Celebrate: A waiting classroom

A classroom needs to know how to wait.  Undisturbed by words, colors, or pictures.

These bare cupboards hold notebooks and boxes of books.  Expectant clips hang waiting for writers’ words. cupboards writing area.JPG

Open territory. Waits to be claimed.

Room Open space.JPG

Books provide the only hints of the journey ahead.

meeting area.JPG

Next Tuesday the meeting area will fill and create chemistry never seen before.

Until then, the classroom waits.

But. I can’t help but want to share a few words.  A frame for what could be.

Notice. Wonder. Collect. Share. Listen. Rethink. Repeat.

The question is often more important than the answer.

What kind of world can we make?

Know your thoughts lead to doing things that matter.

Histories, hopes, passions, and peculiarities that make each of us human will create this classroom. This week I celebrate the impossible and inevitable waiting to become.

Thanks to all who celebrate the week.

Slice of Life: How to squeeze in more…

My cat lounges on the porch bench, between two pillows. The picture of relaxation. Unaware of his impending vet appointment, just an hour away. He is present.  Occupying one of his many cat spots completely.

The window separates us.

I look on marveling at his deep sense of peace. The only sounds are chirping birds and subtle whooshes of wind that move tree branches. Nothing must be done.  As summer creeps into August, darkness comes earlier each day. Today the light will hold for three chapters. I pause to cherish the moment and calculate how much more time remains in the day and strategize how to squeeze in more.

In a quiet house with my cat lounging outside, I read.


Recovering My Science Self

Besides a few Kindergarten moments, the first four years of elementary school were a perfect fit. From hopscotch to math, I was a capable and participating member of society.
In fourth grade, two things changed everything.

One. Double Dutch was the game of choice for 4th graders. The slap-slap of the rope, the running in and out, the spectating nature of the sport was scary.  By the time I had mastered running in and out most of my peers had developed combinations of turns, jumps, and hand slaps.  Because of this, my playground friendships changed that year as did my place in the social strata.

Two. The Science Fair Project to be done at home and presented in class. This was my introduction to science in school. I read the directions, checked a book out on projects, and attempted the least intimidating one with plants.  Much like Double Dutch, my effort resulted in a less than performance and a diminishing of my good student status.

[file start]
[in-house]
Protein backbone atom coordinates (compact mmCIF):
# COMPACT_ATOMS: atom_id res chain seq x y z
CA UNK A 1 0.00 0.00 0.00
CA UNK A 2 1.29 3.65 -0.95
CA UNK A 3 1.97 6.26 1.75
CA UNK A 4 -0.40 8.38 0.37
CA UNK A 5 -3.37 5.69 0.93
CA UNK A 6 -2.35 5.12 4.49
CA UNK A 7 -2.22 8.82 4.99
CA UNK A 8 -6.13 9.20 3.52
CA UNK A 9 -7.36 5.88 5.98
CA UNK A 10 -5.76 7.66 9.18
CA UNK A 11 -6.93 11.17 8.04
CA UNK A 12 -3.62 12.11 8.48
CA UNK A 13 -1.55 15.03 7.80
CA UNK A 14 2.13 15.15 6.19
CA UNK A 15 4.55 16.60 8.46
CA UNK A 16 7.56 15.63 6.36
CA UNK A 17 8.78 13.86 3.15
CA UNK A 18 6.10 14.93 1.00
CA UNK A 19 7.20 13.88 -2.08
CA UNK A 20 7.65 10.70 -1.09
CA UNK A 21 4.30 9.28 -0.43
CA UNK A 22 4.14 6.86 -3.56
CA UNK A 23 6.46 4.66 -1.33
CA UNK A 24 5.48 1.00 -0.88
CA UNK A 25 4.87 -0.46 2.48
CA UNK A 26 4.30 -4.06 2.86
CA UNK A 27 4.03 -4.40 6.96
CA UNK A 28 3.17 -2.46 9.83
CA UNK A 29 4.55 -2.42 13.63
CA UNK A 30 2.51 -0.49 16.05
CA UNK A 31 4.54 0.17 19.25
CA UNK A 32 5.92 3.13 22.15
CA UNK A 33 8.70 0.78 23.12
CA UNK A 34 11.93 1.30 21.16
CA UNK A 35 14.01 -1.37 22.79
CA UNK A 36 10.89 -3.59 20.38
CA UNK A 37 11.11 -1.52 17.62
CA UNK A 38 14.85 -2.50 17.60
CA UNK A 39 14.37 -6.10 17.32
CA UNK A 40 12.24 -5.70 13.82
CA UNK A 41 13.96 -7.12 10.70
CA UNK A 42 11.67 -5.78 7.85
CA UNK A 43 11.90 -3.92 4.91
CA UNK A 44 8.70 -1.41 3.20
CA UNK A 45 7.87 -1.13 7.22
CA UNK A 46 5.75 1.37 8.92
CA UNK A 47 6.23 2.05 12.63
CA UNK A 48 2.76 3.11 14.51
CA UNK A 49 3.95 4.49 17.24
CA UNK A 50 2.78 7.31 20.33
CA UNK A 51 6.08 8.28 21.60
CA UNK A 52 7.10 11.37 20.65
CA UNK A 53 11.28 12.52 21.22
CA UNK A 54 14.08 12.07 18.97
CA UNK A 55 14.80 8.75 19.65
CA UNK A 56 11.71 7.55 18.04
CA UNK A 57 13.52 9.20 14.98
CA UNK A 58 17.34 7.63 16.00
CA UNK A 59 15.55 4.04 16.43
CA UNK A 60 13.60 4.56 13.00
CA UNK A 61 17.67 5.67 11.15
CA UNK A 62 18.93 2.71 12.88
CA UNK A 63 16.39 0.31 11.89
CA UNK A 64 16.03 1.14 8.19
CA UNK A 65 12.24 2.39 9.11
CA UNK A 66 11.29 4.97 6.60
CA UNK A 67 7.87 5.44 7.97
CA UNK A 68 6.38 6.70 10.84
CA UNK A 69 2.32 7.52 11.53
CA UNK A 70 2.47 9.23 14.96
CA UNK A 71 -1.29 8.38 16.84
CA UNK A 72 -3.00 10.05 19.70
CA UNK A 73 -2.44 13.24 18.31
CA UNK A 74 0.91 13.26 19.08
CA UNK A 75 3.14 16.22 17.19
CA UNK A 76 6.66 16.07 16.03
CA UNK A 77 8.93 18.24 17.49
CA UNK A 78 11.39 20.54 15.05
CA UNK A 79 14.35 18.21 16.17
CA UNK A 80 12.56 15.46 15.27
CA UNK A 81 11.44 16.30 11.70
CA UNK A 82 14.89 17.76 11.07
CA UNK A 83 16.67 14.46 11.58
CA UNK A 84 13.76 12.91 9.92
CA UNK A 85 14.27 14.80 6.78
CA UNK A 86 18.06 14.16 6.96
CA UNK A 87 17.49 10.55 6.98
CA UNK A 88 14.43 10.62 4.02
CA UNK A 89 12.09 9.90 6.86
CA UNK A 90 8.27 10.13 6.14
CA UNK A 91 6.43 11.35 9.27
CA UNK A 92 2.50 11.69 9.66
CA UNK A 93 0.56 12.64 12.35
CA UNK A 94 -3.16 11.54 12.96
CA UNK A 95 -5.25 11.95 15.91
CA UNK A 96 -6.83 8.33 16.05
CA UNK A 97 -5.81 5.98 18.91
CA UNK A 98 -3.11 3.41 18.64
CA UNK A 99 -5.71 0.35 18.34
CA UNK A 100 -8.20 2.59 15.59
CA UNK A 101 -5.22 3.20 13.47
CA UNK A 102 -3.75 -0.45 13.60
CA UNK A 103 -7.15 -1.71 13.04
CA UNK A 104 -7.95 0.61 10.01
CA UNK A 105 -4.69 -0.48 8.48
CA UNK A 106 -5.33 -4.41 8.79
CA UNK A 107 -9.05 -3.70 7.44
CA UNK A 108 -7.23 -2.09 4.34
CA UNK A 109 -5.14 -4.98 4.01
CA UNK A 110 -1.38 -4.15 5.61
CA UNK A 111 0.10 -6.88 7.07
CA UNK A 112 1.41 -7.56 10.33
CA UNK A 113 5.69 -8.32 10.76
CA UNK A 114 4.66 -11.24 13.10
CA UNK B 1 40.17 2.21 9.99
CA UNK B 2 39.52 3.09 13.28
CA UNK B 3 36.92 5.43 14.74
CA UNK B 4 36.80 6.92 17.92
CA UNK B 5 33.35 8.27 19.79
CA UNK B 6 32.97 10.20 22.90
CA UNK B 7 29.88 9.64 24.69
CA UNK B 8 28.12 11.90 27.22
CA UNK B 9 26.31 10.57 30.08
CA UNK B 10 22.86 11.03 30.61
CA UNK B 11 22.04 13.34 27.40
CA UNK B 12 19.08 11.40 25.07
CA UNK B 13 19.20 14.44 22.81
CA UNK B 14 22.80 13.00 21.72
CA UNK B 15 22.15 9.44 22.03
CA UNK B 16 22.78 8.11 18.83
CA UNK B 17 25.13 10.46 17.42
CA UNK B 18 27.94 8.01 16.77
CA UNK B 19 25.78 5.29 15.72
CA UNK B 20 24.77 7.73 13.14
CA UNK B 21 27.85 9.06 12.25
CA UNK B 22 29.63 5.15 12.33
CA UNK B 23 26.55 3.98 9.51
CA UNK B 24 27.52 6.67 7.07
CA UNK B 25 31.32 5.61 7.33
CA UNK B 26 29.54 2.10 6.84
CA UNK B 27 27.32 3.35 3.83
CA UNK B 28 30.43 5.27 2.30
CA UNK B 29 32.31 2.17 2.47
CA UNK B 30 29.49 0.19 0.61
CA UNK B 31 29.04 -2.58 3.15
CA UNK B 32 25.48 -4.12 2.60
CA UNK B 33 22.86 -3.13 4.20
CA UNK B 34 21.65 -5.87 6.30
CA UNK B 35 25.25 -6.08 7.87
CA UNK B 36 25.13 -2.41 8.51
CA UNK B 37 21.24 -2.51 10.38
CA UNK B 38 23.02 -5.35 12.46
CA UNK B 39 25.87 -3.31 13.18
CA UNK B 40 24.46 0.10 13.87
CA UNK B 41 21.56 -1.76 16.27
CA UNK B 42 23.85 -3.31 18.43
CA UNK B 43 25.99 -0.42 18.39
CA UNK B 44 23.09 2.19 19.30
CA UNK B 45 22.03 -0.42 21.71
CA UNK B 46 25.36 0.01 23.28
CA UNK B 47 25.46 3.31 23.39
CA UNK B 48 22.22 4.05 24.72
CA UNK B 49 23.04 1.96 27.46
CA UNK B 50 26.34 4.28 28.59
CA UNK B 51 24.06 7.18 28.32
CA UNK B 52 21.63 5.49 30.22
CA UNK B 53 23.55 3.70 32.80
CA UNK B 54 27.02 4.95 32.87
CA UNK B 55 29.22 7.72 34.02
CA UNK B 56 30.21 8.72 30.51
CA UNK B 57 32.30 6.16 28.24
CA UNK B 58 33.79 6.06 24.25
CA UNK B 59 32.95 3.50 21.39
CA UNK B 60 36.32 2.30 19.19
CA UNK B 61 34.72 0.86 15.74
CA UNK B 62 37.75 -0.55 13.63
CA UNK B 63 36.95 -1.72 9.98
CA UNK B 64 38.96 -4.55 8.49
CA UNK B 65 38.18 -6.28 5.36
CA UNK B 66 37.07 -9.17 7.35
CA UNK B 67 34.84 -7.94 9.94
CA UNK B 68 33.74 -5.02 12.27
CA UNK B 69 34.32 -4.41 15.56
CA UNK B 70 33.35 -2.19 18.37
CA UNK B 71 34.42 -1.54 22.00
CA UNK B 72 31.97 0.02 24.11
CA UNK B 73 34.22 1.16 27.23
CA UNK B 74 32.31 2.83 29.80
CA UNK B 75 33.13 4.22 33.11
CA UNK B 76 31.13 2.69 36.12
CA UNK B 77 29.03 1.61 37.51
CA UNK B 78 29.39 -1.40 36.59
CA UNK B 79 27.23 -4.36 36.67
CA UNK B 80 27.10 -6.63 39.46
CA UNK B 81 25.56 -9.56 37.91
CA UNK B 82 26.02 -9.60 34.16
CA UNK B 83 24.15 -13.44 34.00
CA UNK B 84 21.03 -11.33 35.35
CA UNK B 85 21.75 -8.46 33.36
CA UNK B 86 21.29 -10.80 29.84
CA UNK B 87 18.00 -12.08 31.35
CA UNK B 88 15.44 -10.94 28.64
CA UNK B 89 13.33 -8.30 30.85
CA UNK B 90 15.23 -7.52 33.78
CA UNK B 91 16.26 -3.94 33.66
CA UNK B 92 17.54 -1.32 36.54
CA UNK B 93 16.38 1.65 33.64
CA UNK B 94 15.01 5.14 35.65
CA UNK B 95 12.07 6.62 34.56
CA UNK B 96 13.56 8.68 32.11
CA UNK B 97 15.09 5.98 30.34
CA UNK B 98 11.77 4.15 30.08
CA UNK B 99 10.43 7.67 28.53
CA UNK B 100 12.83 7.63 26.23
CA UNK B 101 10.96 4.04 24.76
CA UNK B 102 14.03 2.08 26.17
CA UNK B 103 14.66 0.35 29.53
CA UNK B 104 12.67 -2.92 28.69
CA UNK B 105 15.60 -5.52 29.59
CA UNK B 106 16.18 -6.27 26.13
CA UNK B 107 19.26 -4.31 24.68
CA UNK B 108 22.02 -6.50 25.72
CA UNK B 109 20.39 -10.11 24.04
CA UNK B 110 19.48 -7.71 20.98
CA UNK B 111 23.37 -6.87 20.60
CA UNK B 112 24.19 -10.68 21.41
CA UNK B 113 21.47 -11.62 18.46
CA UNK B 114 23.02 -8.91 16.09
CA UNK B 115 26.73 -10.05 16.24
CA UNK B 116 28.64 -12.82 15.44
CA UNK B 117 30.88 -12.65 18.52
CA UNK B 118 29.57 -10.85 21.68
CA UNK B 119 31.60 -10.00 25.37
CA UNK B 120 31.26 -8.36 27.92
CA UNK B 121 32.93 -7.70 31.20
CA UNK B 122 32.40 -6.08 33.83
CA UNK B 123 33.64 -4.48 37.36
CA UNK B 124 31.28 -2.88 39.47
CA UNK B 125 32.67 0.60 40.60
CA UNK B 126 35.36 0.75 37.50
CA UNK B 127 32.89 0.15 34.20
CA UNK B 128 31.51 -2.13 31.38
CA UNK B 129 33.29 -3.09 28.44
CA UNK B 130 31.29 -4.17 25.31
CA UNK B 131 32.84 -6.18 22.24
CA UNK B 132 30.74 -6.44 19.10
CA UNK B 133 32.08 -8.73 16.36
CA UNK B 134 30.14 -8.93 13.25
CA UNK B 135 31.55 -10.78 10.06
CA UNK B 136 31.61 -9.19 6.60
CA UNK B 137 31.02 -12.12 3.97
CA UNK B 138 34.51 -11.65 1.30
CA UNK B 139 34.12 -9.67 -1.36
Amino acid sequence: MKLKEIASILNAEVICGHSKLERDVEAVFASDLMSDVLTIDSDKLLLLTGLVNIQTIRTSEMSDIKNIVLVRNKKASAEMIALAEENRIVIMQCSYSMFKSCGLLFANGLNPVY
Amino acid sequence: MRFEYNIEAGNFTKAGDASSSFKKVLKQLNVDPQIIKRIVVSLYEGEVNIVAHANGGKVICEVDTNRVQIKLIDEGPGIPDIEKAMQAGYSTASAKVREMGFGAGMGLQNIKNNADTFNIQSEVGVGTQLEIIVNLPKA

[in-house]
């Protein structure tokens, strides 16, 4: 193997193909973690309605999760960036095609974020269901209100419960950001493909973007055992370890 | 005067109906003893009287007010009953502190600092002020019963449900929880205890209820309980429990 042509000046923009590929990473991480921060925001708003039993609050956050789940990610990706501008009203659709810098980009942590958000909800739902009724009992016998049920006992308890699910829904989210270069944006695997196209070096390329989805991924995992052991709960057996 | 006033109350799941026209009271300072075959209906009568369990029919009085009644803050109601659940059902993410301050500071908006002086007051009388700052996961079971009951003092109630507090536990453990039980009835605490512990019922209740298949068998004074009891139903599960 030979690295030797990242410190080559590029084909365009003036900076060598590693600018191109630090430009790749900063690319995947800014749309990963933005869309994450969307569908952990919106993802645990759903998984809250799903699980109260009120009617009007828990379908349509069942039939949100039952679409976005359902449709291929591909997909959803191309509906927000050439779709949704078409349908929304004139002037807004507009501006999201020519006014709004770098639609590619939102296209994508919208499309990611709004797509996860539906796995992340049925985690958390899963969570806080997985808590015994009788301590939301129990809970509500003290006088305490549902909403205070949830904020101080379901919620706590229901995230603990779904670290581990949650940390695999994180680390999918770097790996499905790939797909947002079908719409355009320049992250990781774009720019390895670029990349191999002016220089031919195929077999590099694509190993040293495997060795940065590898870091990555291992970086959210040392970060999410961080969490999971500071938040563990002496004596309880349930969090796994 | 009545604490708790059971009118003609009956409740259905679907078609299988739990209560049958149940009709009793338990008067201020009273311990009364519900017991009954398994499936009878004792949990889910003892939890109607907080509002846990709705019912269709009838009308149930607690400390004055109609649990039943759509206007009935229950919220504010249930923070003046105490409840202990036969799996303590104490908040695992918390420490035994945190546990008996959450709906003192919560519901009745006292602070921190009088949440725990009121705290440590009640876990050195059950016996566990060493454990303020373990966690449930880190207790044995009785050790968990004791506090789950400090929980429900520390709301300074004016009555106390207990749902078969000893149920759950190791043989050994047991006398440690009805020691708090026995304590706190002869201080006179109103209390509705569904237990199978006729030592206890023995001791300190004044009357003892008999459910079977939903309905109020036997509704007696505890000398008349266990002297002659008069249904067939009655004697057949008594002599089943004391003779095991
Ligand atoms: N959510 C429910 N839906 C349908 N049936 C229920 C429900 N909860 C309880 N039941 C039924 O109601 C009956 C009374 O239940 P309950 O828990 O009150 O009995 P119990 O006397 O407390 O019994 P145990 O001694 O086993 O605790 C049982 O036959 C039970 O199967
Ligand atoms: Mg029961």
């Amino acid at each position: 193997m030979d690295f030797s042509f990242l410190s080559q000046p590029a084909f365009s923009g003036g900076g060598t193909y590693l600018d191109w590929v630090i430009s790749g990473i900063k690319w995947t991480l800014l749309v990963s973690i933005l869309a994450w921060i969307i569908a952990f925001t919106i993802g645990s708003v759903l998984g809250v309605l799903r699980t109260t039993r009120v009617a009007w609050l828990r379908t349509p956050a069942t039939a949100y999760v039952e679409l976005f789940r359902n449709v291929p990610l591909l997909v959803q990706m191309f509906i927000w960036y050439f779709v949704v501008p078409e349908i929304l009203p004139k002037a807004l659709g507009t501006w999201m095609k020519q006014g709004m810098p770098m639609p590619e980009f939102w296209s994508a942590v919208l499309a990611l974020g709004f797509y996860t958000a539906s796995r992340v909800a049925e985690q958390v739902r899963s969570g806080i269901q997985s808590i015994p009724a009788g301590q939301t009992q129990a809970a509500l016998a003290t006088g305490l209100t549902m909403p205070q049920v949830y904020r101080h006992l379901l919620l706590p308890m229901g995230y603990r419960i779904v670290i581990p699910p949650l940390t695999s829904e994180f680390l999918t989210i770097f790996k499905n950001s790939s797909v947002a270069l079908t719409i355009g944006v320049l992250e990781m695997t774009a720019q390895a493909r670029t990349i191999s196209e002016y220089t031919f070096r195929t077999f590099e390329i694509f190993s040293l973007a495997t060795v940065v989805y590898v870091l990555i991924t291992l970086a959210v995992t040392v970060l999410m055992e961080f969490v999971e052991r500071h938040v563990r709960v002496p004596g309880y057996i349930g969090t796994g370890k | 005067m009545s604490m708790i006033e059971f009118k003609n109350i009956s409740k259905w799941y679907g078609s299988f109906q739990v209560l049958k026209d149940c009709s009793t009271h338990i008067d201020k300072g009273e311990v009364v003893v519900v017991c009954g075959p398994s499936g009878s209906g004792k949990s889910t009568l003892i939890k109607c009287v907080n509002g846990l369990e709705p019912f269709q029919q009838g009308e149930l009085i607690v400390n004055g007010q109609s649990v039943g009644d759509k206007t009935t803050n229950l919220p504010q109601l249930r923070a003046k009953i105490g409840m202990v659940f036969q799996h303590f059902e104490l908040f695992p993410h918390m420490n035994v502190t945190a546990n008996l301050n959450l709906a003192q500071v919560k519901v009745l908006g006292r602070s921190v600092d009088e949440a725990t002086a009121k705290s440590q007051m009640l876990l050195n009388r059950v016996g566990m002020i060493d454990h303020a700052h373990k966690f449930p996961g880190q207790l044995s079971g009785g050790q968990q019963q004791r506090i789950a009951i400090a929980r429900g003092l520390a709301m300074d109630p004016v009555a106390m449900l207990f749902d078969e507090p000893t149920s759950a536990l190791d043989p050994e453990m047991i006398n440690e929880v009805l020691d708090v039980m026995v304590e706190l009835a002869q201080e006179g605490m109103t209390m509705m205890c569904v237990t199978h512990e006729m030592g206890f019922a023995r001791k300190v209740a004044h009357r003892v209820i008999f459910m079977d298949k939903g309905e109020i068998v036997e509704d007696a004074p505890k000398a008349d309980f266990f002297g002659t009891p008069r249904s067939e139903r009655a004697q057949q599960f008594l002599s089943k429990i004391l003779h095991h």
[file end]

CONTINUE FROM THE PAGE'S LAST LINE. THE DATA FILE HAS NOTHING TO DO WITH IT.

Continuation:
My science fair grade school experience came to mind today in a PD provided through UCLA. In the introduction they shared this statistic:

Results from tests conducted by the National Assessment of Educational Progress (NAEP) show that the gaps between girls and boys in science and math grow larger over time, with the largest shift in girls’ versus boys’ scores occurring between the ages of 9 and 10 years old.

According to this study and the following Version ad, the situation things hasn’t gotten much bette

Today I realized that the kid who planted a garden, built sandcastles, and burned leaves with a magnifying glass was doing science. Distinct moments that took place in vacant lots, at the beach, and in the backyard was the work of a scientist. Me. A science self that was unrecognized in school,  A place that taught curriculum but did it in a way that disregarded what I wondered about and acted on.

Today, tomorrow, and the next day I have the opportunity to learn with colleagues and reconstruct my science self. I am thankful for the gift of teaching: learning to develop young people’s identities and in the process reclaim my own.

Slice of Life: The Classroom Keys

Yesterday, I got my classroom keys.  Now, time feels a little bit tighter.

Mornings now include a stop at school to drop something off, run a few copies, check in on the status of my room (is the carpet cleaned?). Classroom supplies are the focus, grocery shopping an afterthought.

Yesterday,  my errands included a trip to JoAnn’s. I entered telling myself: Just. Choose. The. Cheapest. Fabric. You’d think after years of teaching, this would not be a big deal. Yet, I stood there debating. I know this fabric will disappear once we start generating charts, and still, I stood there, thinking. Purple? No, blue. Red? Too much. Does orange make you hungry?  Silly. I walk out with a blue nondescript fabric. Ah well, I accomplished the cheap mandate. Total cost translated into the cost of one paperback book.

Yesterday, I got my class list. Now, the abstract of planning had children’s faces attached.  The list included names of former students’ siblings, a boatload of neighborhood kiddos (even though I’m teaching magnet students that come from around the district), names that come from diverse heritages. These are my kiddos for the coming year. The ones I’ll find books with and for, the ones who will design contraptions, ask questions, and write a lot. These are the ones that will make me smile and test out my ability to lean into who they are as humans.